test statistic.

    9. Check the associated probability (p-value) 10. Making decision

    √ If p-value falls within the rejection region i.e. p-value < , H0 is rejected at the predetermined  level, then we can say that the result is statistically

    significant.

    √ If p-value does not fall within the rejection region i.e. p-value ≥ , H0 is not rejected at the predetermined  level, then we can say that the result is

    statistically not significant.

    Researchers and statisticians generally agree on the following conventions for

    interpreting p-values

    p-value Result is:

    p > 0.05 not significant

    p ≤ 0.05 significant

    p ≤ 0.01 highly significant

    p ≤ 0.001 very highly significant

    One-sample test of hypothesis about a population mean

    The one sample test is a statistical procedure used to compares the mean of your

    sample data to a known value.

    Example 1 In 128 patients under 12 years of age with a particular congenital heart defect, the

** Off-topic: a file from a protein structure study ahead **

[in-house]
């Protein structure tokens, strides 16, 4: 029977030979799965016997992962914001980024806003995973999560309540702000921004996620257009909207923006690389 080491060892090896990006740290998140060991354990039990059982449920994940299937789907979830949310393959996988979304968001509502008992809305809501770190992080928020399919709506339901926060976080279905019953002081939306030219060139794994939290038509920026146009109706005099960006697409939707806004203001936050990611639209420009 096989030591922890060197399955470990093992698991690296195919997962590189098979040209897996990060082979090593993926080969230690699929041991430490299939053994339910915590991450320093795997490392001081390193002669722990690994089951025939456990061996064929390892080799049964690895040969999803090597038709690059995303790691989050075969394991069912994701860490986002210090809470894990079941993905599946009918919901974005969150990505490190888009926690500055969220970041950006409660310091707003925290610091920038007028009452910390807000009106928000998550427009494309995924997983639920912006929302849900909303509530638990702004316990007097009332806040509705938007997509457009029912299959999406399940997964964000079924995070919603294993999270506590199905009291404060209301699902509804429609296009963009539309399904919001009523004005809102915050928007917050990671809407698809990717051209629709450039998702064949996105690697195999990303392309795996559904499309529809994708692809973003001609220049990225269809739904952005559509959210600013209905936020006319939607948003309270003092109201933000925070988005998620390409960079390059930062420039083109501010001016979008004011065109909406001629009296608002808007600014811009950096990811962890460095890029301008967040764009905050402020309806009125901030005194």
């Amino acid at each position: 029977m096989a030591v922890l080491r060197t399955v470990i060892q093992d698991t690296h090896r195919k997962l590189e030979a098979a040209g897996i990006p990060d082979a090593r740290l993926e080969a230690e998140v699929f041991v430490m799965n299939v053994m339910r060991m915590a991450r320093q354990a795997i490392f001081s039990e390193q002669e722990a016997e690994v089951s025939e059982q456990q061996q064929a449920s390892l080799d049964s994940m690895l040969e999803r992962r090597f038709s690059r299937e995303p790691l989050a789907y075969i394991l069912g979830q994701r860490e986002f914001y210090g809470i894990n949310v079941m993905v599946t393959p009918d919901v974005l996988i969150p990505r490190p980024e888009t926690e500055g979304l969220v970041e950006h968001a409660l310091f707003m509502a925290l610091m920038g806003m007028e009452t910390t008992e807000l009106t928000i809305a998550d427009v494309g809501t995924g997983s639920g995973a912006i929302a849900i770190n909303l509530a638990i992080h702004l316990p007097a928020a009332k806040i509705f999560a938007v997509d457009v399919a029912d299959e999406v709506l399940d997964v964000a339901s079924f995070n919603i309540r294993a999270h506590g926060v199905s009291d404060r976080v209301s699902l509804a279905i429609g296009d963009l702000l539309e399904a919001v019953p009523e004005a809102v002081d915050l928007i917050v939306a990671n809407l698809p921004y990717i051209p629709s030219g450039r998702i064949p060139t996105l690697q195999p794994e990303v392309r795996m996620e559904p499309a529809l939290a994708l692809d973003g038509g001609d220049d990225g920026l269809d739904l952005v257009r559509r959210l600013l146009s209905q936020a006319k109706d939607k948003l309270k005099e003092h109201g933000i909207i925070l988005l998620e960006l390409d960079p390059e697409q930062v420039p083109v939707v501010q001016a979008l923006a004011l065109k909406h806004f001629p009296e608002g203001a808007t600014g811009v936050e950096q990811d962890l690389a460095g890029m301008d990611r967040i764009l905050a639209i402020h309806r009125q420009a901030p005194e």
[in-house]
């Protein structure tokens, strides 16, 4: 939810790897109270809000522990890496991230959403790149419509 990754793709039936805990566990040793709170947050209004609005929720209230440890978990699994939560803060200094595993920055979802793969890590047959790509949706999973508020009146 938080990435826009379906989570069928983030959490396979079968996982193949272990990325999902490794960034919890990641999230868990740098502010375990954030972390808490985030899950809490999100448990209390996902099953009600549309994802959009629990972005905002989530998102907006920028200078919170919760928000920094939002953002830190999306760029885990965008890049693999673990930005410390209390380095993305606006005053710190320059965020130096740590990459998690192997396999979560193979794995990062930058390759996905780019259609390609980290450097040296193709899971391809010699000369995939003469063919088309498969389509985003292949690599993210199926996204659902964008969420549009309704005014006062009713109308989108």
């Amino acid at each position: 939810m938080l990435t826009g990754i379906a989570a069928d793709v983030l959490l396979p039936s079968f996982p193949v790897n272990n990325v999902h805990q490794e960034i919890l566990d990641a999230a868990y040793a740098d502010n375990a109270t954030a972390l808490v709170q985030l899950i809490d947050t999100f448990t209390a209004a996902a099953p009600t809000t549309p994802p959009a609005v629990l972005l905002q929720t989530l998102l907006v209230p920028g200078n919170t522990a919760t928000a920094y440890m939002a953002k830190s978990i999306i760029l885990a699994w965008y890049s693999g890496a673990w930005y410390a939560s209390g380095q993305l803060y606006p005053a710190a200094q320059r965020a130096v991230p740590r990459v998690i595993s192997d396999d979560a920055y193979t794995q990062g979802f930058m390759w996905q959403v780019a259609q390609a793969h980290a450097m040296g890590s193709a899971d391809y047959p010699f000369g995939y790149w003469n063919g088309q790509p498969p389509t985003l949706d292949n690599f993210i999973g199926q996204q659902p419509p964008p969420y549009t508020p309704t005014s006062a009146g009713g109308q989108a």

mean intensive care unit stay after surgery was 4.7 days with a standard deviation of

    7.8. Can we conclude that the average intensive care unit (ICU) stay of patients under

    12 with this defect is more than 3.5 days? Use  = 0.05

    Solution

    Note that the sample size n = 128 is sufficiently large so that the sampling distribution

    of x is approximately normal and that s provides a good approximation to . Since

    the required assumption is satisfied, we may proceed with a large-sample test of

    hypothesis about .

    1. Data: see the previous example 2. A one-sided test 3. Formulate the hypotheses as

    H0:  = 3.5

    Ha:  > 3.5

    Z0 + test statistic

    -test

    statistic

    P value is the total

    standard area

    Z0 + test statistic

    -test

    statistic

    P value is the total

    standard area

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    4. The significance level  = 0.05

    5. Specify the rejection region We are dealing with one-tailed test in which the

    symbol ">" occurs in Ha, the rejection region is an area of 0.05 in the upper tail of the

    sampling distribution of the standardized test statistic.

    Figure Rejection region for Example

    6-7. Choose and Compute the value of the test statistic,

    0 4.7 3.5 1.741 / 7.8 / 128

    x z

    s n

        

    8. Find the probability that the test statistic is in the tail beyond the calculated value

    i.e. P (z > 1.741) = 1 – P (z ≤ 1.741), the p-value for this test is 1 – 0.9591 = 0.0409. 9. Check the associated probability (p-value). This value is < .

    10. Decision Since the p-value fall within the rejection region i.e.,

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    5. The rejection region We are dealing with one-tailed test in which the symbol "